Let’s check their OPS+, which not only is a better measurement of all-around contributions but also adjusts for the run-scoring environment (the 2021 numbers get boosted a bit because it’s harder to score runs in 2021 than it was in 2019 and 2020.)

OPS+

Player: 2019-20 2021
Player: 2019-20 2021
DJ 146 99
Gleyber 123 87
Voit 135 113
Gio 134 95
Frazier 126 76

*Reminder: 100 is league average. So Gleyber was 23 percent better than the league average in 2019-20, 13 percent worse in 2021.

Again, in the first sample, there are five players who are very good at both getting on base and advancing runners with power hitting. In 2021, Voit is the only player better than league average in a small sample size due to missing significant time due to injuries, and even he isn’t nearly as scary as he was in 2019 – 2020.

Let’s take a guess, albeit a crude one, about how many times these players were involved in plays that resulted in the Yankees scoring runs. Let’s look at each player's runs scored plus RBI for 2019-2020 and for 2021. (Before you put your calculator down and start typing nasty things to me in the comments section, I’m aware that runs and RBI don’t tell a very complete picture for player evaluation purposes. I’m only using them to get a sense of how many times a Yankee crossed the plate when one of these players was involved.)

*Numbers in both columns are scaled to per 162 games.

Runs + RBI per 162

Player: 2019-20 2021
Player: 2019-20 2021
DJ 204 144
Gleyber 160 94
Voit 166 66
Gio 147 87
Frazier 87 39
Total 764 430

Again, not a complete picture, but the 2021 group is involved in plays in which they score or drive in a run 44 percent less than the 2019-2020 group was. That is a lot fewer runs.

Again, these players missing time due to injuries, playing while recovering from injuries, and likely playing at less than 100 percent at times are big factors in this discussion, so this is much more of an observation than a critique. That said, injuries aren’t the only thing that can explain such an enormous reduction in performance, particularly with the rate statistics.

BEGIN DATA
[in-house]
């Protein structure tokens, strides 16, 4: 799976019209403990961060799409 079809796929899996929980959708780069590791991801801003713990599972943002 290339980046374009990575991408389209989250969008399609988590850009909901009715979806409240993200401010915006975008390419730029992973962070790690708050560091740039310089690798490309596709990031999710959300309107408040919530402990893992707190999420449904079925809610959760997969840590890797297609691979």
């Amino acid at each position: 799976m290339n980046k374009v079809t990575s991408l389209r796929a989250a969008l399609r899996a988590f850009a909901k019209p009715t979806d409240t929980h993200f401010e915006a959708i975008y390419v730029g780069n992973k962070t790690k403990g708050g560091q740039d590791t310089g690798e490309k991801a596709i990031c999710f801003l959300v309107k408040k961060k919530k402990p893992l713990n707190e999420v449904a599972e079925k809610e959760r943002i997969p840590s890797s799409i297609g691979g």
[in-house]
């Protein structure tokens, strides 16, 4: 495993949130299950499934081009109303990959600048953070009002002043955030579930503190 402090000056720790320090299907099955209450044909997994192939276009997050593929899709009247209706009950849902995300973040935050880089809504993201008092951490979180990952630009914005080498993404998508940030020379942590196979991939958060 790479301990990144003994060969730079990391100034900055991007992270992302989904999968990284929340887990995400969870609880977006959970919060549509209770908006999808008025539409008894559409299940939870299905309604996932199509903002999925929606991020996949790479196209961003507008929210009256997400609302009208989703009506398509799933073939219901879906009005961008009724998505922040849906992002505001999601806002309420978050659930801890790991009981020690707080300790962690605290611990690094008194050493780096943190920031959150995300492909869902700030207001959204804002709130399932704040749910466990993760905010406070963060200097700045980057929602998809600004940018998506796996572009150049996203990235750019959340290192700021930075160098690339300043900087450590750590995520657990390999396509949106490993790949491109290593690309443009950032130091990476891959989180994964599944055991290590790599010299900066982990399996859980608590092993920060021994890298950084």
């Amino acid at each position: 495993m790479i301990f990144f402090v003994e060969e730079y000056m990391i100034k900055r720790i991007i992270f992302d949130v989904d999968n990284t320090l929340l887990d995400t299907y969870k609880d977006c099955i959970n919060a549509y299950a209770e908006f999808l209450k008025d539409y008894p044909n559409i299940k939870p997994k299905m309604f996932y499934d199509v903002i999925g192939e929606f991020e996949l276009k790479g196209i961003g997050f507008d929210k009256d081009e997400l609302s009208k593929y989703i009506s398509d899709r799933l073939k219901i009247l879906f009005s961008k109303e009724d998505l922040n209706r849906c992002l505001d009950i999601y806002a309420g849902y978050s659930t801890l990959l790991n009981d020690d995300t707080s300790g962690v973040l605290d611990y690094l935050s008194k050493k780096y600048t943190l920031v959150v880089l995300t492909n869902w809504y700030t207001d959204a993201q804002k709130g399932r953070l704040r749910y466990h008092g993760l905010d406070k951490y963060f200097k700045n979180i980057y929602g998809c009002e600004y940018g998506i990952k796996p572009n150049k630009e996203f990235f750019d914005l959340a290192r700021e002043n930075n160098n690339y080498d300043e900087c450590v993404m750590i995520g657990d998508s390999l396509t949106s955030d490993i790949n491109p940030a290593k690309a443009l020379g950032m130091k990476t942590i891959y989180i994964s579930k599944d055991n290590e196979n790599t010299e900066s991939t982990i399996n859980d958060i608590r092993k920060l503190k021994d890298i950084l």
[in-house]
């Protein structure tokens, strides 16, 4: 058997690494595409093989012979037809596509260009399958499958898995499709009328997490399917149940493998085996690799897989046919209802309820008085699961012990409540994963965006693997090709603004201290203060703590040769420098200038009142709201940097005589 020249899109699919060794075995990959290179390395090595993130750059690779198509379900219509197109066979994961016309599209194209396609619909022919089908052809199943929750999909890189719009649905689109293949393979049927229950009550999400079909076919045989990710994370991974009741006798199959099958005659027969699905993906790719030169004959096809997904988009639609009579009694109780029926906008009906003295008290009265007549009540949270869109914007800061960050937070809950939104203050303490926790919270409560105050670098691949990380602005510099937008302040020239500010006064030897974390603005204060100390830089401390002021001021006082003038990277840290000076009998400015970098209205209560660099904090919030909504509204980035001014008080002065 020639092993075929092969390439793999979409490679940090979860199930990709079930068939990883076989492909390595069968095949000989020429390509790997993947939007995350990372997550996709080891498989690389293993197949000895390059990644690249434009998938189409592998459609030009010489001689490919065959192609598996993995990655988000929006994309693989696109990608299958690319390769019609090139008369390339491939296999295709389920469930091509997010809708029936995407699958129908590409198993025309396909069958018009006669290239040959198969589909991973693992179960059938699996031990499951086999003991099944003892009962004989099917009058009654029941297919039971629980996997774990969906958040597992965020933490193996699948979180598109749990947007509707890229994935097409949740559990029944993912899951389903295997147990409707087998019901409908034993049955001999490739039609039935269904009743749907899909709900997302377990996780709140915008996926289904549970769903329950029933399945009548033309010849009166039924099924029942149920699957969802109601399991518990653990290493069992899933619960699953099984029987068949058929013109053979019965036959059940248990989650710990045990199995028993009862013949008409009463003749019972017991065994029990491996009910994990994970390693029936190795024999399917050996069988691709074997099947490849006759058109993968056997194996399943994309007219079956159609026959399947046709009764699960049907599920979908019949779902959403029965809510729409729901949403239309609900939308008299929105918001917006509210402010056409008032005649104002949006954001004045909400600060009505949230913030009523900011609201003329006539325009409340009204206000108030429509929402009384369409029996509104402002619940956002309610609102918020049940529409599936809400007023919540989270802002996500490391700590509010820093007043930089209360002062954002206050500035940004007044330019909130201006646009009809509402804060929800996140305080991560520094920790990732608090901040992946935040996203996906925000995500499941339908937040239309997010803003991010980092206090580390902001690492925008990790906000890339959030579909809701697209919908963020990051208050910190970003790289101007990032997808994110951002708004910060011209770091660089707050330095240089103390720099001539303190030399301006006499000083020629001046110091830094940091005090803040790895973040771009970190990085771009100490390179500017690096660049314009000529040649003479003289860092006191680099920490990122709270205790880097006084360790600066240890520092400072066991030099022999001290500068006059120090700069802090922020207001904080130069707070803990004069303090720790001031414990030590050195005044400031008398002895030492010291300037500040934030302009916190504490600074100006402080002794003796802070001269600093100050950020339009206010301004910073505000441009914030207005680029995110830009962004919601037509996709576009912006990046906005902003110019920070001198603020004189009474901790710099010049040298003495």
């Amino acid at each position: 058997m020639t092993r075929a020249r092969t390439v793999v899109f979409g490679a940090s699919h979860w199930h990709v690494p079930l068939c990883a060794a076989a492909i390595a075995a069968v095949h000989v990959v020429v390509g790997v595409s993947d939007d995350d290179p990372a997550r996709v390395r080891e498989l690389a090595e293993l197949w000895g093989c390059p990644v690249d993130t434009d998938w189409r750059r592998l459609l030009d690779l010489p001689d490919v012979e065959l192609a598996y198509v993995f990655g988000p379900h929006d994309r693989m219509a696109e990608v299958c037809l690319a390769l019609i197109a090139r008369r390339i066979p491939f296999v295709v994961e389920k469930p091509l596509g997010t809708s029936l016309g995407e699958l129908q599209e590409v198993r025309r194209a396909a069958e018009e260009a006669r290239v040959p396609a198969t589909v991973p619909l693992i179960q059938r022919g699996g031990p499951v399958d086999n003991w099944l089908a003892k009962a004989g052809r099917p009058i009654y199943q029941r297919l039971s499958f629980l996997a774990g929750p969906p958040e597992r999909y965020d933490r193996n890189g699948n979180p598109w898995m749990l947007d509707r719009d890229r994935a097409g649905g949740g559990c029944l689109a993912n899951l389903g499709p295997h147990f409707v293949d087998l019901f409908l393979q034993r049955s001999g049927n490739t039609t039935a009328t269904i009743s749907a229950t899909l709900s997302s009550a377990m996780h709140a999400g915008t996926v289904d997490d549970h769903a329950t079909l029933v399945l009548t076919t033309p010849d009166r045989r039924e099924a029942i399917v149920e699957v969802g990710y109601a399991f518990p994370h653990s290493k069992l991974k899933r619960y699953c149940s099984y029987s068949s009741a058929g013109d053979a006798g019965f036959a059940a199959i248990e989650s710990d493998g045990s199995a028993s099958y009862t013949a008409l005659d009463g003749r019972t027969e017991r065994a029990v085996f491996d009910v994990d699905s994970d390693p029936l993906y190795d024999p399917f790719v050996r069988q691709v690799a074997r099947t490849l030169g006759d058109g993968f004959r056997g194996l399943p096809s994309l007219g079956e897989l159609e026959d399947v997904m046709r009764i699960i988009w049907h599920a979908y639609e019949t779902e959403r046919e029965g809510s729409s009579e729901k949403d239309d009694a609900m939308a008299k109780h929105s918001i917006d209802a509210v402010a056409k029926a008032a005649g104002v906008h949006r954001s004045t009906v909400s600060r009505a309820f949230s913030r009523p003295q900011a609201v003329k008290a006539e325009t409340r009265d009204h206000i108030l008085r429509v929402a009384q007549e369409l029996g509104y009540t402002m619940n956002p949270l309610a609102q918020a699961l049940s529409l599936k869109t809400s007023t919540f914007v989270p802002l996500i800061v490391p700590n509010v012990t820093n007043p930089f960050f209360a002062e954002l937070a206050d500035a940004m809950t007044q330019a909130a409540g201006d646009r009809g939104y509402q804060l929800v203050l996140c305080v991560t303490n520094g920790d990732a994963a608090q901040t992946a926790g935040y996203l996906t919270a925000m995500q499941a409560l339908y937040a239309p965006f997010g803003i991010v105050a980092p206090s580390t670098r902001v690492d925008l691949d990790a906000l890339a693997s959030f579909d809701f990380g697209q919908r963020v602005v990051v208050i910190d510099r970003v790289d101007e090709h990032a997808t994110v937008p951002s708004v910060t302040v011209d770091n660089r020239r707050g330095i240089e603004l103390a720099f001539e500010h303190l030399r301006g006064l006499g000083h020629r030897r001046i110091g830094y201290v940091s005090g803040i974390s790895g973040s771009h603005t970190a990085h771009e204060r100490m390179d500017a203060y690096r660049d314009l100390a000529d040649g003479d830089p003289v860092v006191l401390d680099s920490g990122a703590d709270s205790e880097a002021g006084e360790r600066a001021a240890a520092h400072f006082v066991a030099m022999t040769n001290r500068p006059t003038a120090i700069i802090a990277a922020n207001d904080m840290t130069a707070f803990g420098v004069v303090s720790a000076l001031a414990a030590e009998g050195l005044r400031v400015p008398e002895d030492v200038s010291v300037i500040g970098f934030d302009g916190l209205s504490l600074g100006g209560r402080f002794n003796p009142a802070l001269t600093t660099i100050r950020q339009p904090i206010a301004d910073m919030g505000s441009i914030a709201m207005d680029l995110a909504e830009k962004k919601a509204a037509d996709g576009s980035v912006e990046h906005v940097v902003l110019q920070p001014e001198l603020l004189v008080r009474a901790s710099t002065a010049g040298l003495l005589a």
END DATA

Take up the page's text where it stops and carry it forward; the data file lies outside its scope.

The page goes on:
What could be the reason(s) for such a drastic reduction in offense? That’s a long discussion for another day, but I think it’s safe to say it’s not just changes to the baseball, as Toronto and Tampa Bay have been hitting the same baseballs as the Yankees and both teams hit home runs at a higher rate in 2021 than they did over 2019-2020. It also would be hard to argue that the Yankees lineup has been too redundant and relying too much on right handed power. All five hitters above are right handed and all were power hitters over 2019-2020, so if anything one could argue the 2021 group doesn’t have enough right-handed power hitters - they essentially went from eight of them in 2019-2020 to three in 2021 (Judge, Stanton, Sánchez.)

Regardless of causes and solutions, the drop-off in production from these five players has led to a huge drag on the Yankees’ run-scoring capabilities. It’s a far simpler and more likely answer to the question of what’s wrong with the 2021 Yankees’ offense than any other possibility or contributing factor.